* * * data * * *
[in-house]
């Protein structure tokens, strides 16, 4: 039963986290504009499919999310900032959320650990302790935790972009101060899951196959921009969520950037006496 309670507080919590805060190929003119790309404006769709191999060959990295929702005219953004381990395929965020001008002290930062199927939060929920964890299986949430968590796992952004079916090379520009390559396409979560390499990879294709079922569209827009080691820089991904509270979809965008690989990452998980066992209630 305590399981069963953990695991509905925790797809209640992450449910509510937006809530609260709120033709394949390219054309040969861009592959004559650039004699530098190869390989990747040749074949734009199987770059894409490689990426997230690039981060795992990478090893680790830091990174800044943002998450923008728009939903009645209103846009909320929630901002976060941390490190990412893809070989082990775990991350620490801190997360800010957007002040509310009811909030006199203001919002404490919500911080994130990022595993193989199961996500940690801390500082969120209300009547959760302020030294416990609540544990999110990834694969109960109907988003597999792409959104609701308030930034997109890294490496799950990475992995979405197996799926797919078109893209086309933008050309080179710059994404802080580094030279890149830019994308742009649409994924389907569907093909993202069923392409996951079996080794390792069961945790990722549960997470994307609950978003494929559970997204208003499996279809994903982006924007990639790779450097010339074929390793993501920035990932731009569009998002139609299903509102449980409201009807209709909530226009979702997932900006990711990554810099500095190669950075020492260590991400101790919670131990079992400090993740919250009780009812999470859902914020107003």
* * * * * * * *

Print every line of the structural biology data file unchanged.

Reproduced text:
[in-house]
């Protein structure tokens, strides 16, 4: 039963986290504009499919999310900032959320650990302790935790972009101060899951196959921009969520950037006496 309670507080919590805060190929003119790309404006769709191999060959990295929702005219953004381990395929965020001008002290930062199927939060929920964890299986949430968590796992952004079916090379520009390559396409979560390499990879294709079922569209827009080691820089991904509270979809965008690989990452998980066992209630 305590399981069963953990695991509905925790797809209640992450449910509510937006809530609260709120033709394949390219054309040969861009592959004559650039004699530098190869390989990747040749074949734009199987770059894409490689990426997230690039981060795992990478090893680790830091990174800044943002998450923008728009939903009645209103846009909320929630901002976060941390490190990412893809070989082990775990991350620490801190997360800010957007002040509310009811909030006199203001919002404490919500911080994130990022595993193989199961996500940690801390500082969120209300009547959760302020030294416990609540544990999110990834694969109960109907988003597999792409959104609701308030930034997109890294490496799950990475992995979405197996799926797919078109893209086309933008050309080179710059994404802080580094030279890149830019994308742009649409994924389907569907093909993202069923392409996951079996080794390792069961945790990722549960997470994307609950978003494929559970997204208003499996279809994903982006924007990639790779450097010339074929390793993501920035990932731009569009998002139609299903509102449980409201009807209709909530226009979702997932900006990711990554810099500095190669950075020492260590991400101790919670131990079992400090993740919250009780009812999470859902914020107003």